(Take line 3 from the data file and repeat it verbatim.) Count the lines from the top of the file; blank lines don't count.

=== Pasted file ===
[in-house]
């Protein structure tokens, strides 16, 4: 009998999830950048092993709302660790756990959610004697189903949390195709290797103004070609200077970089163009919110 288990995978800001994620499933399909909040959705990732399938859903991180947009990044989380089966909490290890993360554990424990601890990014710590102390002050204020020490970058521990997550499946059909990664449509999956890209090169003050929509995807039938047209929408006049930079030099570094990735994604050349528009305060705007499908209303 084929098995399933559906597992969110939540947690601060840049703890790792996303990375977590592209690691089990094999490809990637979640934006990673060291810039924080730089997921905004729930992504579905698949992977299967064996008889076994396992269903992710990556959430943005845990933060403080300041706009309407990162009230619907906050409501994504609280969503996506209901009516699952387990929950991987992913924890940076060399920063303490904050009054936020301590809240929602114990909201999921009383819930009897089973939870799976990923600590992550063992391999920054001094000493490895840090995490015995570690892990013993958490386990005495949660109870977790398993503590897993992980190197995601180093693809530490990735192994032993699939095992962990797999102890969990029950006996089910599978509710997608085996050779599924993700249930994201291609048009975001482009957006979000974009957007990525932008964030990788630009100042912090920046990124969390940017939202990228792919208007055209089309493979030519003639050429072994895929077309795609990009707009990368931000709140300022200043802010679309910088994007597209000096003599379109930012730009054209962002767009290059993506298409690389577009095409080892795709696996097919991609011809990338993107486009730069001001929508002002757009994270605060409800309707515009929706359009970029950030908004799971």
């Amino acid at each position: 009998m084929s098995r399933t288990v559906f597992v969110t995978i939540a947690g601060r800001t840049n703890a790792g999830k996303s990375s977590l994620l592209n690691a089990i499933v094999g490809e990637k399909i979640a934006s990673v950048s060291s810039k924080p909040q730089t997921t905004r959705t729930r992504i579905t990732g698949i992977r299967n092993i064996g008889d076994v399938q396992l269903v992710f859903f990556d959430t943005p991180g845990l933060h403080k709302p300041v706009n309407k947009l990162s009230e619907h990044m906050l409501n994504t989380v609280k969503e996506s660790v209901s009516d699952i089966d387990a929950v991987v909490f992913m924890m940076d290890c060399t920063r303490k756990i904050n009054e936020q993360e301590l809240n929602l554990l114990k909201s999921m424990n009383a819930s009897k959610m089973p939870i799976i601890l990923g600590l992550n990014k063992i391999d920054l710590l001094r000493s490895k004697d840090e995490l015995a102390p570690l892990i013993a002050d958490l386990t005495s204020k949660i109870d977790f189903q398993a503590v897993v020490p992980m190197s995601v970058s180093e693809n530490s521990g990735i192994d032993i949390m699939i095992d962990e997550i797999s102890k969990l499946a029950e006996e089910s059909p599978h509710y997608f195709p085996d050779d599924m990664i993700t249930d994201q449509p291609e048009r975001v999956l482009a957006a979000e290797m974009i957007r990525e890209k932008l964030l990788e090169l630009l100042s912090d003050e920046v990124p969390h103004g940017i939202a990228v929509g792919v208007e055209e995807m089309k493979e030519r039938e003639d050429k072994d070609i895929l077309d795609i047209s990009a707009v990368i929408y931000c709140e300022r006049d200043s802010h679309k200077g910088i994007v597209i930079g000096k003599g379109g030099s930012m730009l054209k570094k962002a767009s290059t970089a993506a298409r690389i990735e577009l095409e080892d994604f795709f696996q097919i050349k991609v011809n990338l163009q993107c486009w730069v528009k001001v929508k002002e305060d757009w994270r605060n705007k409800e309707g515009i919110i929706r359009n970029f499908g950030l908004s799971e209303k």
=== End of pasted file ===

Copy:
């Amino acid at each position: 009998m084929s098995r399933t288990v559906f597992v969110t995978i939540a947690g601060r800001t840049n703890a790792g999830k996303s990375s977590l994620l592209n690691a089990i499933v094999g490809e990637k399909i979640a934006s990673v950048s060291s810039k924080p909040q730089t997921t905004r959705t729930r992504i579905t990732g698949i992977r299967n092993i064996g008889d076994v399938q396992l269903v992710f859903f990556d959430t943005p991180g845990l933060h403080k709302p300041v706009n309407k947009l990162s009230e619907h990044m906050l409501n994504t989380v609280k969503e996506s660790v209901s009516d699952i089966d387990a929950v991987v909490f992913m924890m940076d290890c060399t920063r303490k756990i904050n009054e936020q993360e301590l809240n929602l554990l114990k909201s999921m424990n009383a819930s009897k959610m089973p939870i799976i601890l990923g600590l992550n990014k063992i391999d920054l710590l001094r000493s490895k004697d840090e995490l015995a102390p570690l892990i013993a002050d958490l386990t005495s204020k949660i109870d977790f189903q398993a503590v897993v020490p992980m190197s995601v970058s180093e693809n530490s521990g990735i192994d032993i949390m699939i095992d962990e997550i797999s102890k969990l499946a029950e006996e089910s059909p599978h509710y997608f195709p085996d050779d599924m990664i993700t249930d994201q449509p291609e048009r975001v999956l482009a957006a979000e290797m974009i957007r990525e890209k932008l964030l990788e090169l630009l100042s912090d003050e920046v990124p969390h103004g940017i939202a990228v929509g792919v208007e055209e995807m089309k493979e030519r039938e003639d050429k072994d070609i895929l077309d795609i047209s990009a707009v990368i929408y931000c709140e300022r006049d200043s802010h679309k200077g910088i994007v597209i930079g000096k003599g379109g030099s930012m730009l054209k570094k962002a767009s290059t970089a993506a298409r690389i990735e577009l095409e080892d994604f795709f696996q097919i050349k991609v011809n990338l163009q993107c486009w730069v528009k001001v929508k002002e305060d757009w994270r605060n705007k409800e309707g515009i919110i929706r359009n970029f499908g950030l908004s799971e209303k």